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I have a Backbone application where I trigger a View through an event-click and the Views HTML gets rendered with HandlebarsJS and displays data from a collection. So far it works except that my HTML gets repeated for each entry

My HTML looks like this:

<header>
   <span class="blackdot" aria-hidden="true" />
   <h1>Overview</h1>
</header>
<div>
   <ul>
      <li>
        <a href="#">{{brand}}</a>
        <p>{{country}}</p>
    </li> 
  </ul>
</div>

Right now, it duplicates the whole HTML code-block, including <header> and <h1>-tag for each entry but what I want to achieve is that my HTML would look like this:

<header>
   <span class="blackdot" aria-hidden="true" />
   <h1>Overview</h1>
</header>
<div>
   <ul>
      <li>
        <a href="#">Audi</a>
        <p>Germany</p>
     </li>
      <li>
        <a href="#">Hyundai</a>
        <p>South Korea</p>
     </li>
      <li>
        <a href="#">Fiat</a>
        <p>Italy</p>
     </li>  
  </ul>
</div>

My backbone View looks like this:

 define(['backbone','handlebars', 'text!templates/Cars.html'],

    function(Backbone,Handlebars, Template) {

        'use strict';

        var CarsView = Backbone.View.extend({

            template: Handlebars.compile(Template),

            events: {
            },

            initialize: function () {
            _.bindAll(this, 'render');
            },

            render: function() {
               var self = this;
               self.collection.each(function(model){
                    self.$el.append(self.template({
                        brand:model.get('brand'),
                        country:model.get('country')
                        })
                    );
               });

                return this;
            }

        });

        return CarsView;

    }
 );

Of course i could define the most of the HTML on the index page, wrap it in a DIV and do display:none and only write the <li>-tag in the Handlebars HTML template, but I want to avoid that and since the data what is returned are strings, I cant do the {{#each}}-thing... so, is there any solution for this?

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Would it be possible to see the code that is being used to render said template? Theoretically there shouldn't be a problem simply using {{#each}} for your situation. –  Jaysche Jan 31 '14 at 5:35
    
@Jaysche Ok I updated my code, see above... –  SHT Jan 31 '14 at 8:29
    
The template you are using in the view is the one you added at the beginning of your question, right? Because if that is the case, then that is the problem. For each model in the collection you are appending the entire template again. You can solve it by creating a new template whith only the code inside the <li> tags for each model. –  guzmonne Jan 31 '14 at 14:38

1 Answer 1

To add onto what guzmonne said, the reason you are seeing this is because you are looping over the entire template. What you should be doing is taking the <li>'s and making a new template specifically for them. I've modified your existing code to show how something like what you are trying to do can be accomplished.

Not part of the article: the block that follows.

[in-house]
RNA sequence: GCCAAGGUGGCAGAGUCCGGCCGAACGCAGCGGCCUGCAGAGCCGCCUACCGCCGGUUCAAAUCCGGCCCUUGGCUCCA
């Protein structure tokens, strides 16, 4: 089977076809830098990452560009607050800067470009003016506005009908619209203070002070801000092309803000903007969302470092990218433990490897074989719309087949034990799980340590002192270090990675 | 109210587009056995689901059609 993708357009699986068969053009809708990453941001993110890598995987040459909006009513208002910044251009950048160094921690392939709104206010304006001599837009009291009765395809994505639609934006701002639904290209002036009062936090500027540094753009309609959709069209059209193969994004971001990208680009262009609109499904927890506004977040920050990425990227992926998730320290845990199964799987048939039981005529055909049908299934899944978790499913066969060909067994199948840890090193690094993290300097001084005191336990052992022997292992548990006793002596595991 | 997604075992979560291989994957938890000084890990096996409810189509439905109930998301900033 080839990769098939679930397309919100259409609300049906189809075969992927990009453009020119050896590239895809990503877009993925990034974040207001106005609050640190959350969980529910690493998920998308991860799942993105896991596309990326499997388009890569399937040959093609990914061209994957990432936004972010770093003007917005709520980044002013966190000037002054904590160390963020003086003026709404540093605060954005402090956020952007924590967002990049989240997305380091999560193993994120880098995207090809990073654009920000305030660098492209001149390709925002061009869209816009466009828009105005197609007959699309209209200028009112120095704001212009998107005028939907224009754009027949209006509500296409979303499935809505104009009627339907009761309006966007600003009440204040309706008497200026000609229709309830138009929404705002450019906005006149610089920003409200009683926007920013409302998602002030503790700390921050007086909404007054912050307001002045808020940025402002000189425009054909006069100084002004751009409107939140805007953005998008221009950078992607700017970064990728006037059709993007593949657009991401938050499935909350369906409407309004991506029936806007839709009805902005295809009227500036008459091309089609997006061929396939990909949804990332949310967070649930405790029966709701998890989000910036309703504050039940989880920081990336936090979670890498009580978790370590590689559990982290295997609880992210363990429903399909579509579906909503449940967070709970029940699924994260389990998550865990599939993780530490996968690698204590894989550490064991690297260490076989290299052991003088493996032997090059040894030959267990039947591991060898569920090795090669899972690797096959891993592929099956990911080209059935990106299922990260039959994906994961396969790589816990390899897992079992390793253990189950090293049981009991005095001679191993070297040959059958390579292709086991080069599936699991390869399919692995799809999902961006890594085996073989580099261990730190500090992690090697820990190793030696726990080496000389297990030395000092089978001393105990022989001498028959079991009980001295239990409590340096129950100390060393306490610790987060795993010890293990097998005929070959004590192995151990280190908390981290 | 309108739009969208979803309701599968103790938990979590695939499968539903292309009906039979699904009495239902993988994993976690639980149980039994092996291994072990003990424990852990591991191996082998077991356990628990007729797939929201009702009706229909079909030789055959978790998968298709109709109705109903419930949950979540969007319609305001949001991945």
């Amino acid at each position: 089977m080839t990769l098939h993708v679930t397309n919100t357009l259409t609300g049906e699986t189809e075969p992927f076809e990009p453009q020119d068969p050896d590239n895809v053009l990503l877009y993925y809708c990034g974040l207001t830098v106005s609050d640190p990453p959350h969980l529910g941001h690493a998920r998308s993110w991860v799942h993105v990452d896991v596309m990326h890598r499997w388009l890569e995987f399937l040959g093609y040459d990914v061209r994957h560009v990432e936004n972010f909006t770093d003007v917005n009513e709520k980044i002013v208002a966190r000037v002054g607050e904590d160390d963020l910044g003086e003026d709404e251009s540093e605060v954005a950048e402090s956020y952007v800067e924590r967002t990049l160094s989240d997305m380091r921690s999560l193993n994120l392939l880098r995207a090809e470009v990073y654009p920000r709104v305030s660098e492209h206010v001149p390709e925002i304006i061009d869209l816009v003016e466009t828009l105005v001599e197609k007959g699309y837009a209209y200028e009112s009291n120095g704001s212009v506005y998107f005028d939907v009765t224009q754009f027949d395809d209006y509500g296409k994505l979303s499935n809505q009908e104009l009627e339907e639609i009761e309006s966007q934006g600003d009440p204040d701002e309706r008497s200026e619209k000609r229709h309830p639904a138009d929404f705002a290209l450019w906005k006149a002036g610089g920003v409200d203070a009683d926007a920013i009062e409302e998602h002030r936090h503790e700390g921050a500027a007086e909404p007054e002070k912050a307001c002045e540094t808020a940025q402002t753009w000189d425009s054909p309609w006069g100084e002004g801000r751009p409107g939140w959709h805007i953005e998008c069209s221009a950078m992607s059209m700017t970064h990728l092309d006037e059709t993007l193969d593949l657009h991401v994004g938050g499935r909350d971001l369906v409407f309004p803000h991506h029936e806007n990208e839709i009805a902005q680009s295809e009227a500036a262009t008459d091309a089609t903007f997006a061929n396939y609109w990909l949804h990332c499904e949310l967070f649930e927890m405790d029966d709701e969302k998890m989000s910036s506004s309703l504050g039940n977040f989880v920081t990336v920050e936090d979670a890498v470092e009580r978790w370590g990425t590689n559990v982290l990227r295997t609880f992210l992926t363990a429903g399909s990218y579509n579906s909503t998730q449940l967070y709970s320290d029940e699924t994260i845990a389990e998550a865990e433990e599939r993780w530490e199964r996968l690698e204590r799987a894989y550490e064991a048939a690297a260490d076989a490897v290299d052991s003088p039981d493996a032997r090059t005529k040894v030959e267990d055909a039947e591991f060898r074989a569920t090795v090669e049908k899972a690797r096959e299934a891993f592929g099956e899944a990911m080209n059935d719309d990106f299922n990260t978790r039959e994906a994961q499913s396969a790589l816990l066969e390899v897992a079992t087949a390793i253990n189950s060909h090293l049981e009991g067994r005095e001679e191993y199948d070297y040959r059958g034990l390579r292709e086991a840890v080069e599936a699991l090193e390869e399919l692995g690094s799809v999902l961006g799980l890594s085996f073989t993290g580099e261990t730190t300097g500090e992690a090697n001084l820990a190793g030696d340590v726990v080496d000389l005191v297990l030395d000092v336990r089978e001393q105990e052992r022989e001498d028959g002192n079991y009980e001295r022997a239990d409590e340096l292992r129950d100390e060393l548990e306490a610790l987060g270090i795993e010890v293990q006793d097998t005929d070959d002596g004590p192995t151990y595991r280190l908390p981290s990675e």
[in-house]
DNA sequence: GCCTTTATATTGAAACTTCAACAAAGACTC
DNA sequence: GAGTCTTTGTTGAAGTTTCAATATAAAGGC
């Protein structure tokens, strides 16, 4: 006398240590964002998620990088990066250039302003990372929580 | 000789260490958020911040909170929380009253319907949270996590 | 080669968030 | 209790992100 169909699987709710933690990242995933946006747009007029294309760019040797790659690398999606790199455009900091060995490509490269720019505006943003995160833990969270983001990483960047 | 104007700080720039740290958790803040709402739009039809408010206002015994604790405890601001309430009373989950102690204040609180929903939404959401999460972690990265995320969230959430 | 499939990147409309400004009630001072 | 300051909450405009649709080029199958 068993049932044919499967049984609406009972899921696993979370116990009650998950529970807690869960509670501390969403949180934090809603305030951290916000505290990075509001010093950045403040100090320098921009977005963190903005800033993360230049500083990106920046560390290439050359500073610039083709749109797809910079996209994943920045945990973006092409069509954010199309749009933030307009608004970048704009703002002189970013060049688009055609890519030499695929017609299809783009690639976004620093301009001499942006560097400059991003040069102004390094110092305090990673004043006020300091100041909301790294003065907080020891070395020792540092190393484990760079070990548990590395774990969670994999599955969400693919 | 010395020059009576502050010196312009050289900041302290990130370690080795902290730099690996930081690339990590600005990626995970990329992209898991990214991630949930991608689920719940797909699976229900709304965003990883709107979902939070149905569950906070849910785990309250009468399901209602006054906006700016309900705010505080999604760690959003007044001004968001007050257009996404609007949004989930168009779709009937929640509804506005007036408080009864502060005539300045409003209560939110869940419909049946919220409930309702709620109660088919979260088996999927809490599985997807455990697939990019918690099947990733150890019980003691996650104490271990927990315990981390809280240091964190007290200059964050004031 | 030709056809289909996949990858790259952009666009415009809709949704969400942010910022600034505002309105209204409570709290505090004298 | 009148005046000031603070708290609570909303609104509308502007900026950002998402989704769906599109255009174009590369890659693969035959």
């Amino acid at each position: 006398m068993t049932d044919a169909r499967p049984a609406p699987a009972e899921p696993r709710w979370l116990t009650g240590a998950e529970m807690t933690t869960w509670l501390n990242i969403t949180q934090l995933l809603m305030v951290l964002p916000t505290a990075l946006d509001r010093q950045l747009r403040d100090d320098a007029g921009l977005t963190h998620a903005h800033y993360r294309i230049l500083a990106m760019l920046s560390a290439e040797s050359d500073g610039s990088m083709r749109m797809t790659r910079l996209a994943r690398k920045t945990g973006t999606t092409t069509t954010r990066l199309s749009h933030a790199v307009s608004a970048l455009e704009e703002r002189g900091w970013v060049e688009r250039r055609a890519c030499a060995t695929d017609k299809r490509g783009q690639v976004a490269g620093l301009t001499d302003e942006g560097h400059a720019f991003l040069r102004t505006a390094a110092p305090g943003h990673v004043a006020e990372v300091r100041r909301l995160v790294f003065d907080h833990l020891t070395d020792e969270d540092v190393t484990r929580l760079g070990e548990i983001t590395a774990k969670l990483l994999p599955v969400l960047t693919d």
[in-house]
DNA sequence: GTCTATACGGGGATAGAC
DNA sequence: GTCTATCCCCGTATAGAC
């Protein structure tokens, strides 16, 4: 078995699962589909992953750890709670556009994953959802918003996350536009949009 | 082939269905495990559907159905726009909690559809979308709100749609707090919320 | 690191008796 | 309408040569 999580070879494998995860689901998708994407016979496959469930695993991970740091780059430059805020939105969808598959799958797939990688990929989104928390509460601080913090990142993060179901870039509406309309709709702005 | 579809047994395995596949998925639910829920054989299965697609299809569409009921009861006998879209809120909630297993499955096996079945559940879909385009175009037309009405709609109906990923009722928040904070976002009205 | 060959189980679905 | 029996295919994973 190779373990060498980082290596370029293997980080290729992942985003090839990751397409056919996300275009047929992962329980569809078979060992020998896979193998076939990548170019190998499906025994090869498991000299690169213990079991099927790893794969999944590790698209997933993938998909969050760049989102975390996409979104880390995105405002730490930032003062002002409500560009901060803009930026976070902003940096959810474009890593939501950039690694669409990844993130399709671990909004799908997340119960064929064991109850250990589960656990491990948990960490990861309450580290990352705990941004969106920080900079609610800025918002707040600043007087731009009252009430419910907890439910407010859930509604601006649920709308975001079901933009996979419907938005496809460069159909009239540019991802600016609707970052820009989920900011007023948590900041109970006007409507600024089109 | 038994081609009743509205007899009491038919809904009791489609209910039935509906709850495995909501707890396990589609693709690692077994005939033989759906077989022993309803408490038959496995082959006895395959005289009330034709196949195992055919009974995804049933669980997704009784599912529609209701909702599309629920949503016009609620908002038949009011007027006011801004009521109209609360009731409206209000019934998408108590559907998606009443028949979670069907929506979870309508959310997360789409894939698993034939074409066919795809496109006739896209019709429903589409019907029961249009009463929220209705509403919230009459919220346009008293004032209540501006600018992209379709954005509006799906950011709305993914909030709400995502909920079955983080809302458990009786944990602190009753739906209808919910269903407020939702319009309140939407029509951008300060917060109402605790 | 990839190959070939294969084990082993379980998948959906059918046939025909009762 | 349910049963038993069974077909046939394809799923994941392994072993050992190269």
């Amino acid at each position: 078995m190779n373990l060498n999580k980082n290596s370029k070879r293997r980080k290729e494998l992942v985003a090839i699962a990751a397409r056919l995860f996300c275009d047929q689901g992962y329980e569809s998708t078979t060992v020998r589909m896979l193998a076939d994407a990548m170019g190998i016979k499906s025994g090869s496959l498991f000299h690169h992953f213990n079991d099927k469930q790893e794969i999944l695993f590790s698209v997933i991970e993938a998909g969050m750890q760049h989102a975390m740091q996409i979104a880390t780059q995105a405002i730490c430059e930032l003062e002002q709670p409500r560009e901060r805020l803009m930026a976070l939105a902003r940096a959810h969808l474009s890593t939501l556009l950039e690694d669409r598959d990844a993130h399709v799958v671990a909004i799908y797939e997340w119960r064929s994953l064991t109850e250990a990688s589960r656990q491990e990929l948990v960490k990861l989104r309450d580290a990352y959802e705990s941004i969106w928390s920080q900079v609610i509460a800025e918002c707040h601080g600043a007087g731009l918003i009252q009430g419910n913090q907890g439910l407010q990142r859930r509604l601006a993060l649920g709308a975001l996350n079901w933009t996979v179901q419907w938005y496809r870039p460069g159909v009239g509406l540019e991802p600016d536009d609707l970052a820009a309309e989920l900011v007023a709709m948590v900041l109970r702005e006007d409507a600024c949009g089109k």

The CarsView Handlebars template:

<header>
    <span class="blackdot" aria-hidden="true" />
<h1>Overview</h1>
</header>
<div>
    <ul id="cars_list" />
</div>

The CarsView Backbone View:

var CarsView = Backbone.View.extend({

    template: Handlebars.compile(Template),

    events: {},

    initialize: function () {
        _.bindAll(this, 'render');
    },

    render: function() {
        this.$el.html(this.template()); // this now only renders once
        this.addAll();
        return this;
    },

    addOne: function(car) {
        var view = new CarView({model: car});
        this.$("#cars_list").append(view.render().el);
    },

    addAll: function() {
        this.collection.each(this.addOne, this);
    }
});

The main differences between what I have done and your original CarsView is that firstly, the template itself doesn't contain any <li>'s. Instead, there is a placeholder ID which I have titled "cars_list". This container will give us an entry point to loop through the cars collection and add each item. Secondly, we aren't looping through the collection and re-rendering the CarsView. Instead, we take what CarsView dropped into the DOM and manually apppend to it from there.

Normally when dealing with collections, you can leverage Backbone's this.listenTo() function, which can take an event such as "reset" or "add" and tie it to a function. Since it would appear that the collection has already been fetched, we simply do this.addAll() after the CarsView template has been rendered. It is in here that the collection is looped and added.

To accomplish this, you will need another Backbone view, and another template...

The CarView Handlebars template:

<a href="#">{{brand}}</a>
<p>{{country}}</p>

The CarView Backbone View:

var CarView = Backbone.View.extend({
    tagName:  "li",

    template: Handlebars.compile(Template),

    events: {},

    initialize: function () {
        // model event listeners (in case these list items can be edited/removed)
        this.listenTo(this.model, 'change', this.render);
        this.listenTo(this.model, 'destroy', this.remove);
    },

    render: function() {
        this.$el.html(this.template(this.model.toJSON()));
        return this;
    }
});

The CarView view is short and simple, but takes care of a lot for you. As you can see, this view will generate an <li> tag and take the contents of the model and send it to the handlebars template. No more having to deal with manually fetching model attributes, which is an added bonus.

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